Join Rich Harrington as he walks through how to create cinemagraphs in a variety of different programs, and how to create plotagraphs with Plotagraph Pro. Throughout the course, Rich shares helpful shooting and post-production techniques to help you improve your end results.
- What are cinemagraphs?
- Essential shooting techniques
- Composing a dynamic shot
- When to shoot video for cinemagraphs
- Determining frame size and frame rate
- Developing strategies for cinemagraphs and plotagraphs
- Creating cinemagraphs with Photoshop, Flixel, and Cliplets
- Creating plotagraphs with Plotagraph Pro
- Optimizing cinemagraphs and plotagraphs
- Recompressing video with Adobe Media Encoder and Apple Compressor
- Posting dynamic content to Facebook, YouTube, Twitter, and Instagram
Skill Level Advanced
- Hi, my name's Rich Harrington and welcome to this course where we'll explore cinemagraphs and Plotagraphs. Now, you might not be familiar with the term cinemagraph, but it's a specialized type of graphic. Essentially, it's a really high-end animated GIF or a looping movie and there are several different ways to create these. Some folks start with photographs. Others use time-lapse material, high-speed bursts of photography, or even video. In this course, we'll talk about all of these different techniques, as well as several different tools.
There are a lot of different things that we're going to cover. First I'm going to walk you through some of the different techniques that are used and walk you through the general art form. This is a type of graphic that's well-served for a variety of different users, whether you're creating content for dynamic advertising, expressing yourself artistically, or just looking for some way to stand out on social media. Many different people can benefit from this type of dynamic content. Once we've got that down, we'll talk about some shooting techniques. We'll explore some strategies of using a mirrorless or DSLR camera to capture this type of content.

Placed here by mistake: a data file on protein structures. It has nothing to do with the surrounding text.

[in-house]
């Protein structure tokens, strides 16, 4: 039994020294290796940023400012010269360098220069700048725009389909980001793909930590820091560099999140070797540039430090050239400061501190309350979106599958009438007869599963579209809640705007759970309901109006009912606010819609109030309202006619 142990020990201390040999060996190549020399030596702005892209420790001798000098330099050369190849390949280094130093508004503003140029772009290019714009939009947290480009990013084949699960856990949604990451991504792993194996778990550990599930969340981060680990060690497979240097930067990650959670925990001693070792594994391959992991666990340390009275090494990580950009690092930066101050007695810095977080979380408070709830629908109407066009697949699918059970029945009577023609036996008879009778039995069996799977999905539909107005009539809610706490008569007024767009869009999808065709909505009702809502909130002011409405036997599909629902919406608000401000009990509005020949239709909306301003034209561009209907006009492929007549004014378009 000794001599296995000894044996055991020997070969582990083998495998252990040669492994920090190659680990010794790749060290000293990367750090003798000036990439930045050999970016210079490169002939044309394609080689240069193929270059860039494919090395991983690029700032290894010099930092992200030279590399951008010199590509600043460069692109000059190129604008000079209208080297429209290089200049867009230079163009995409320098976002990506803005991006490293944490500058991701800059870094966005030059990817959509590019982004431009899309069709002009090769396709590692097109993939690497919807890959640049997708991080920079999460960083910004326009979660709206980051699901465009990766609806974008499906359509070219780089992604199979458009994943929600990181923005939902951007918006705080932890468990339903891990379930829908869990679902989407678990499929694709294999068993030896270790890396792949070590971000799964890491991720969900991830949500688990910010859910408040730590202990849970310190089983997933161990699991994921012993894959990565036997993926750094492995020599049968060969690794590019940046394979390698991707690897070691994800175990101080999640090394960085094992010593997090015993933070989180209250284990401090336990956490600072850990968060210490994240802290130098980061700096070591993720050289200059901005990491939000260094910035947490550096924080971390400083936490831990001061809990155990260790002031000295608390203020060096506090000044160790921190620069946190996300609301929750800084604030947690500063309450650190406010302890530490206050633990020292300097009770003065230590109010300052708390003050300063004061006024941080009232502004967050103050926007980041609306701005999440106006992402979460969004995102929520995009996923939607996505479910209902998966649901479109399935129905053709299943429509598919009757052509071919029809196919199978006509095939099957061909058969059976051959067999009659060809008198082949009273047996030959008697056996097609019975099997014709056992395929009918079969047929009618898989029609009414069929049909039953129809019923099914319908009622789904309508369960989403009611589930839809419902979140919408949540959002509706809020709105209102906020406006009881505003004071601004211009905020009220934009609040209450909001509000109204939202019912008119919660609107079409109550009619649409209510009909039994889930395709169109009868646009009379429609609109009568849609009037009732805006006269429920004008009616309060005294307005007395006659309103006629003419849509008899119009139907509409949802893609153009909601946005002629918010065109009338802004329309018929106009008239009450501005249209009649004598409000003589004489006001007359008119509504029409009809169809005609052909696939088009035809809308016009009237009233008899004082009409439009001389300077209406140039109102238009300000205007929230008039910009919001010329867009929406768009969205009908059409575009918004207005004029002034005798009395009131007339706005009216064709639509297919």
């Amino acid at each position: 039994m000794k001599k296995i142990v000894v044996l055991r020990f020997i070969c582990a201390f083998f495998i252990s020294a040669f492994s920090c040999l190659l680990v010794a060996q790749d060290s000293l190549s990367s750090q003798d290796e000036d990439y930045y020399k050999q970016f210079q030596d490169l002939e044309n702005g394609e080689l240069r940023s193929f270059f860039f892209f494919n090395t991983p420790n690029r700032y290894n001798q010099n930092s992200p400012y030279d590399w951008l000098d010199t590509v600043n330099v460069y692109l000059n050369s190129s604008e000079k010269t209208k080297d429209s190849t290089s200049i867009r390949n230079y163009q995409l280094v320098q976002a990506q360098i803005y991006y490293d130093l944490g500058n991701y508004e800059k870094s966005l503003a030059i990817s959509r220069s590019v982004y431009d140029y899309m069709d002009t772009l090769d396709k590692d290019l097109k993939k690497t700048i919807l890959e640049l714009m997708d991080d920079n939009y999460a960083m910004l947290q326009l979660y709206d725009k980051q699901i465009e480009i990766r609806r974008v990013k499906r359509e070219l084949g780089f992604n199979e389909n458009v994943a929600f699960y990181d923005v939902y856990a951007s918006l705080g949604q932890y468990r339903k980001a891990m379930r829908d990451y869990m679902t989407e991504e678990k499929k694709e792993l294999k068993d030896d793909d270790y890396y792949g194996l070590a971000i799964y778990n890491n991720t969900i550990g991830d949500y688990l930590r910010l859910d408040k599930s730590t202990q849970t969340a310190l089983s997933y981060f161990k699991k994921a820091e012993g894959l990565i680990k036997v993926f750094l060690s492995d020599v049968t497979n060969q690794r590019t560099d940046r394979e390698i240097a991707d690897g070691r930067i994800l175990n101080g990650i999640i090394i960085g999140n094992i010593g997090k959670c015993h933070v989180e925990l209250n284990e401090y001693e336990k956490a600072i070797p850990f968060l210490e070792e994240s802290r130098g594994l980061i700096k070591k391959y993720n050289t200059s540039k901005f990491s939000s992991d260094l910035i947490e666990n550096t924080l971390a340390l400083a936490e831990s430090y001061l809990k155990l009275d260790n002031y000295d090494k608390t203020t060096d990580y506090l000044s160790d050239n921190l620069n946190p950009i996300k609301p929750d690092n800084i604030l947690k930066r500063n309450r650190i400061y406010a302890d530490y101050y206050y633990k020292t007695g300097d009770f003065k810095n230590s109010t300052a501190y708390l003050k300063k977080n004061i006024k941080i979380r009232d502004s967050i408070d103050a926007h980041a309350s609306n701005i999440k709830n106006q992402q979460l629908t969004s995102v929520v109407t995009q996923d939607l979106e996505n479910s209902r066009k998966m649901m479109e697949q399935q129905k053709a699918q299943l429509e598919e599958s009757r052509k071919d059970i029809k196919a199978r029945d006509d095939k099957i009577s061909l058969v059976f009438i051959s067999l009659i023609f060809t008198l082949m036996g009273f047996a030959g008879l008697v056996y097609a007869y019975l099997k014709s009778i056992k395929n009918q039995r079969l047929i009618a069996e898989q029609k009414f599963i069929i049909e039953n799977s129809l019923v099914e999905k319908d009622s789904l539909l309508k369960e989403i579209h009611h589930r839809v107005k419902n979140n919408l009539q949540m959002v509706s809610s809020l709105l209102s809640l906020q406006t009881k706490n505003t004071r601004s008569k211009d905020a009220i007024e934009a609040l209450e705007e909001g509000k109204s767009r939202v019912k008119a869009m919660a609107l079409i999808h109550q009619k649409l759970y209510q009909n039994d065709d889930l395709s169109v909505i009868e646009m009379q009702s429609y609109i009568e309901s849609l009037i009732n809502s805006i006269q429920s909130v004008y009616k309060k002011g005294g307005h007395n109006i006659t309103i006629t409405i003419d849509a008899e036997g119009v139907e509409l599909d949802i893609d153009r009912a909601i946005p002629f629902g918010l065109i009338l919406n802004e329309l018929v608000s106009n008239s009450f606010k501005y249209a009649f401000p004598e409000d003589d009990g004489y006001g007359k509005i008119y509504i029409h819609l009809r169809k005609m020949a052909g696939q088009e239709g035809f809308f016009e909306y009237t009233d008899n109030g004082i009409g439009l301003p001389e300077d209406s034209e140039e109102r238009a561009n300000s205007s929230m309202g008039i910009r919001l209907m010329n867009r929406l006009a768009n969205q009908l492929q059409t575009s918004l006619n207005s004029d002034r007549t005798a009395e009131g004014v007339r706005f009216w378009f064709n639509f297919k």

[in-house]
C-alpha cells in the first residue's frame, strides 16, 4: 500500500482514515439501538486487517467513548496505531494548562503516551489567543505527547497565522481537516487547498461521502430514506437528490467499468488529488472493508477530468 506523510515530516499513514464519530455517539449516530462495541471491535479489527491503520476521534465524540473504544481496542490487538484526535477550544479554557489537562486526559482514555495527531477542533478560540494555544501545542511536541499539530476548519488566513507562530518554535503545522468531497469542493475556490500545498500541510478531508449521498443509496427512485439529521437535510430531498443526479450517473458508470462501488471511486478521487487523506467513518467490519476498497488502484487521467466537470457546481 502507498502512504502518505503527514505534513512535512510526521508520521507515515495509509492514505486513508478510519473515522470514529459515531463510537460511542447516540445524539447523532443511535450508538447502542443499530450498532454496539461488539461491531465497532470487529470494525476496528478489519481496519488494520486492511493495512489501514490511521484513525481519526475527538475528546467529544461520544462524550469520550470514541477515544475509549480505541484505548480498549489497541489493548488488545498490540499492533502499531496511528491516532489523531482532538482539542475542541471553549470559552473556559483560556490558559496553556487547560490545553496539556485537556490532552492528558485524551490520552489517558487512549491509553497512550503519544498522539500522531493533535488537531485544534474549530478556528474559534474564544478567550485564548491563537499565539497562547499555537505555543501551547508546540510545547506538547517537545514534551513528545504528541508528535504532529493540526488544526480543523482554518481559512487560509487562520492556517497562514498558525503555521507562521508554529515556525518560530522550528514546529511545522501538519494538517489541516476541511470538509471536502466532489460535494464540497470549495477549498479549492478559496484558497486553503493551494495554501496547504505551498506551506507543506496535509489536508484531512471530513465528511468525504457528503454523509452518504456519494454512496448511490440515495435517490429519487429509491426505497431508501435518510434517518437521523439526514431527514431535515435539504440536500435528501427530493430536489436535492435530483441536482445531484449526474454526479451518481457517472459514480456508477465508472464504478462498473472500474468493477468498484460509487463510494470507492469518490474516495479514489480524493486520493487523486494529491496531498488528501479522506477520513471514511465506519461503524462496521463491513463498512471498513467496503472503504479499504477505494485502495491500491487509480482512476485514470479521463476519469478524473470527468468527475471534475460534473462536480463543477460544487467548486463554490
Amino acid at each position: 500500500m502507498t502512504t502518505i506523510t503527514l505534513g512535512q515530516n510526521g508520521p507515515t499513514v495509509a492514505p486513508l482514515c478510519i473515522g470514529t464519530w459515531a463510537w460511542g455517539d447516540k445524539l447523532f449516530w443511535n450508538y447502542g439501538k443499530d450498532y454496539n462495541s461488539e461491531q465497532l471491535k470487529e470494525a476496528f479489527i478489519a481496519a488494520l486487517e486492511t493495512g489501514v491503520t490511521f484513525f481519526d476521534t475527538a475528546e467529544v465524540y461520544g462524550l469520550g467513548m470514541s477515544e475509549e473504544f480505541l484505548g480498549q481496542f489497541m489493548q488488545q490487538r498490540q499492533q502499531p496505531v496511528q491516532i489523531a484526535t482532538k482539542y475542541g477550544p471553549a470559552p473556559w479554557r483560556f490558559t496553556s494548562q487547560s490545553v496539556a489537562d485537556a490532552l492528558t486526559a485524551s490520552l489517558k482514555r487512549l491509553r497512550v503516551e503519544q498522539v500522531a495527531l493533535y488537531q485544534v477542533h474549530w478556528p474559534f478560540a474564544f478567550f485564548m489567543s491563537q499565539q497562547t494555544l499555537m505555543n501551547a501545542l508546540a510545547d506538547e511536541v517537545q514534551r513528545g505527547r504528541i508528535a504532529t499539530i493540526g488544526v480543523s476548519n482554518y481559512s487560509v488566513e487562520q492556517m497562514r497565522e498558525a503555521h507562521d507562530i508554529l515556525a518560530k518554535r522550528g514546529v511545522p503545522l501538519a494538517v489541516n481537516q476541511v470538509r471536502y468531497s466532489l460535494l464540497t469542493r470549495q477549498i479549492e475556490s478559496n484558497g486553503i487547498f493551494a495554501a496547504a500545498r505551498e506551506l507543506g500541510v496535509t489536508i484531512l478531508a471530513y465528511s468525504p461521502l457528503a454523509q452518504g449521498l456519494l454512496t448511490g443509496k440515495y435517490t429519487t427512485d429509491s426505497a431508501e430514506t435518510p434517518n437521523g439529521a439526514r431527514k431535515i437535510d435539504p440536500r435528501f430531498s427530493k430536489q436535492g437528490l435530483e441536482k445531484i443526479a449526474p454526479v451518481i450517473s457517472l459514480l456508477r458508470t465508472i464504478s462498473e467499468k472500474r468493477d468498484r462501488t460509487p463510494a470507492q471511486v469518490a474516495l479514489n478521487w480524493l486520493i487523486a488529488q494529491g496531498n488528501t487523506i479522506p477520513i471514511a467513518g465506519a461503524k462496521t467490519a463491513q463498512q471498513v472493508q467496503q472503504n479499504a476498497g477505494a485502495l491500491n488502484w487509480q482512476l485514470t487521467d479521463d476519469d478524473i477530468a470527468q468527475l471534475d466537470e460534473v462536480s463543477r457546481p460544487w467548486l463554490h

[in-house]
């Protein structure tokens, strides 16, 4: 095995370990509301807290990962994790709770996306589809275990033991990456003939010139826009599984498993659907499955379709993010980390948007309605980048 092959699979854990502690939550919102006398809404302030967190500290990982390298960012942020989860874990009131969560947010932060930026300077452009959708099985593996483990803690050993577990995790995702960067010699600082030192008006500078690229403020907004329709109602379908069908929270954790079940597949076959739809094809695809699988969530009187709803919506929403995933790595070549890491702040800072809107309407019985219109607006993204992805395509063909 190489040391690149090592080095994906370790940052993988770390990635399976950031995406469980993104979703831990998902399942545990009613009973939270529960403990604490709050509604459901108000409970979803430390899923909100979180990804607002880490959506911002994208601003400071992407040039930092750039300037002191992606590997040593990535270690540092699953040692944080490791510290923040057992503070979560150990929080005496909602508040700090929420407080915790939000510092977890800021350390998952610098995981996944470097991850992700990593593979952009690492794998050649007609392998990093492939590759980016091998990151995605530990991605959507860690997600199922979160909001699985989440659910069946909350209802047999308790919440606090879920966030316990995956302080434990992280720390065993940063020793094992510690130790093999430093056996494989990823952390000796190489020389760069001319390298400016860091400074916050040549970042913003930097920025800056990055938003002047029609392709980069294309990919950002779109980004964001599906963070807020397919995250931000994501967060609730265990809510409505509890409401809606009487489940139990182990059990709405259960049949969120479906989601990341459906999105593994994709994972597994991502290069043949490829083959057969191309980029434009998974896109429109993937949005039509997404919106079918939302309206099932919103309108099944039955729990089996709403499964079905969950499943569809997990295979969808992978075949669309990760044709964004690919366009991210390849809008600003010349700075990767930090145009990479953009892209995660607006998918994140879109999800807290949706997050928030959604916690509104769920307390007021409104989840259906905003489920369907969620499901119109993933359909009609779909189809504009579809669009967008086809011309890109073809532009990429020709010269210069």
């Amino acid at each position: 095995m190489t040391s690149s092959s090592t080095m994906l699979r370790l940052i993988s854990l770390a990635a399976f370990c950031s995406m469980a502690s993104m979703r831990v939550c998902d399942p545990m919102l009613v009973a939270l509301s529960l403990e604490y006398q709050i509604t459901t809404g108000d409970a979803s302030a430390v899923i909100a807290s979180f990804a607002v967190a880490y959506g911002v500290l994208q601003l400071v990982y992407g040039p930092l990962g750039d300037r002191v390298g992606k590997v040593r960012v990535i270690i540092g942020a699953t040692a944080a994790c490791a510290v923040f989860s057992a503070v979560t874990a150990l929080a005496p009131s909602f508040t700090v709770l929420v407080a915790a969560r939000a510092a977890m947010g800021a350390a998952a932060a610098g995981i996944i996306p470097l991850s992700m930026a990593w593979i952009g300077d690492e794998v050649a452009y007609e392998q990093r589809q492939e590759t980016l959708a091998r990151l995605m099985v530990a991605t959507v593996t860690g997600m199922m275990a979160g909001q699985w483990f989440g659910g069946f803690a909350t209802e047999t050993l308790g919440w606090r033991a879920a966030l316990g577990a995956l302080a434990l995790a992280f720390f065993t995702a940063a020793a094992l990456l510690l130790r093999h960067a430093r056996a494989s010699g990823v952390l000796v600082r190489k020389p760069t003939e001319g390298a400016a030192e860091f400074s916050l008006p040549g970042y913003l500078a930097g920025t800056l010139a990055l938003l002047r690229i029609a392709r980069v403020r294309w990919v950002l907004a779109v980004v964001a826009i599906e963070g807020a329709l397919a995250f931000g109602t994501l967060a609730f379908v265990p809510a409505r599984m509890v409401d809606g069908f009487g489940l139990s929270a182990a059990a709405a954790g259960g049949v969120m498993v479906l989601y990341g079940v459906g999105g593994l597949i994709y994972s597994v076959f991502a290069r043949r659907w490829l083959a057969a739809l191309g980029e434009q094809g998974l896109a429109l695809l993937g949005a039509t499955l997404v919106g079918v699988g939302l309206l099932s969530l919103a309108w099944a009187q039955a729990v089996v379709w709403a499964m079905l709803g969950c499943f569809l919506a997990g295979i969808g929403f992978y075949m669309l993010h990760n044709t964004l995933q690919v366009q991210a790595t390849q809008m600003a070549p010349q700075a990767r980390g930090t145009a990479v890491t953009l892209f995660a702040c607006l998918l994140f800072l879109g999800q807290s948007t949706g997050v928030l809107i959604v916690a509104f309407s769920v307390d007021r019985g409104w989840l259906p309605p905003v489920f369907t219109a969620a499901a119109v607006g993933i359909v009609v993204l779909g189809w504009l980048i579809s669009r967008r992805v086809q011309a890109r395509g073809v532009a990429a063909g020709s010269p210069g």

I'll walk you through composition advice, as well as file format advice, and give you a practical shooting example. We're also going to take a look at the delivery formats. There are really two major ways of going about this. Exporting an animated GIF, which is a very old format that's broadly compatible, but has some technical limitations, or using video, which is rising in popularity. We'll talk about the benefits of each and what different social media platforms support. We'll then create a cinemagraph using a tool that many of you are likely familiar with, Adobe Photoshop.
I'll walk you through opening up a video file, freezing parts of it, and creating the composite image. Once that's done, we'll explore a tool from Flixel called Cinemagraph Pro. It's a specialized tool available for Mac and iOS, and you'll learn how to use this tool to create cinemagraphs. We'll also talk about a tool called BLINK Cliplets, which comes from Microsoft. It's available for both the Windows phone operating system, which most of you will not have access to. But more importantly, it's available for Windows, and it's a free application that you can use to create cinemagraph content.
We'll then explore a new format, Plotagraph. Plotagraph is a software service available through the internet and you can run it on a tablet or a desktop, and it allows you to create dynamic content from static photos. While the end result is very similar to a cinemagraph, the execution and where you start is very different, and I'll walk you through how it works. Then, we'll explore Adobe After Effects. This is a complex motion graphics tool, but makes the ability to create cinemagraphs a lot easier.
It offers powerful masking tools, as well as other advanced effects, like compositing, keying, and even particle systems. We'll scratch the surface of what After Effects can do. But you can continue your training here in the online library if you'd like to learn more about using After Effects. Once this is all done, we'll then refresh and revisit with what different social media platforms support. I'll walk you through some of the export concerns and how to optimize your images so they're small, but still look good.
Well, we got a lot of ground to cover, so let's jump in and start to explore the world of dynamic content.